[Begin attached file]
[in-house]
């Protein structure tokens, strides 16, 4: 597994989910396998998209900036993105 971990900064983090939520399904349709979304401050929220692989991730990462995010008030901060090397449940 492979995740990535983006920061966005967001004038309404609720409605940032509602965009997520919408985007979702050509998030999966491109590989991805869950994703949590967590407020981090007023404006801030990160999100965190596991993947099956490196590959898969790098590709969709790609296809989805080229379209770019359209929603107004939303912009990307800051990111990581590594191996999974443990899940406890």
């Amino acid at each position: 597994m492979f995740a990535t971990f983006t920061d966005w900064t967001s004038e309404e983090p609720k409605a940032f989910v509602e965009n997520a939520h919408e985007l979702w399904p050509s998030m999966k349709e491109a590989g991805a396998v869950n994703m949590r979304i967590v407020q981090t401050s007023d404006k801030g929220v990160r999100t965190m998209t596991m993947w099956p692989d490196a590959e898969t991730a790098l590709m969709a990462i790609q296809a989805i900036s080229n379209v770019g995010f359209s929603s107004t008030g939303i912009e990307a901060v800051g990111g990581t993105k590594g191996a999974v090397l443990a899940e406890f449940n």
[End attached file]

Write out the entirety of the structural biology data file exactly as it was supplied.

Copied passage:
[in-house]
């Protein structure tokens, strides 16, 4: 597994989910396998998209900036993105 971990900064983090939520399904349709979304401050929220692989991730990462995010008030901060090397449940 492979995740990535983006920061966005967001004038309404609720409605940032509602965009997520919408985007979702050509998030999966491109590989991805869950994703949590967590407020981090007023404006801030990160999100965190596991993947099956490196590959898969790098590709969709790609296809989805080229379209770019359209929603107004939303912009990307800051990111990581590594191996999974443990899940406890």
């Amino acid at each position: 597994m492979f995740a990535t971990f983006t920061d966005w900064t967001s004038e309404e983090p609720k409605a940032f989910v509602e965009n997520a939520h919408e985007l979702w399904p050509s998030m999966k349709e491109a590989g991805a396998v869950n994703m949590r979304i967590v407020q981090t401050s007023d404006k801030g929220v990160r999100t965190m998209t596991m993947w099956p692989d490196a590959e898969t991730a790098l590709m969709a990462i790609q296809a989805i900036s080229n379209v770019g995010f359209s929603s107004t008030g939303i912009e990307a901060v800051g990111g990581t993105k590594g191996a999974v090397l443990a899940e406890f449940n």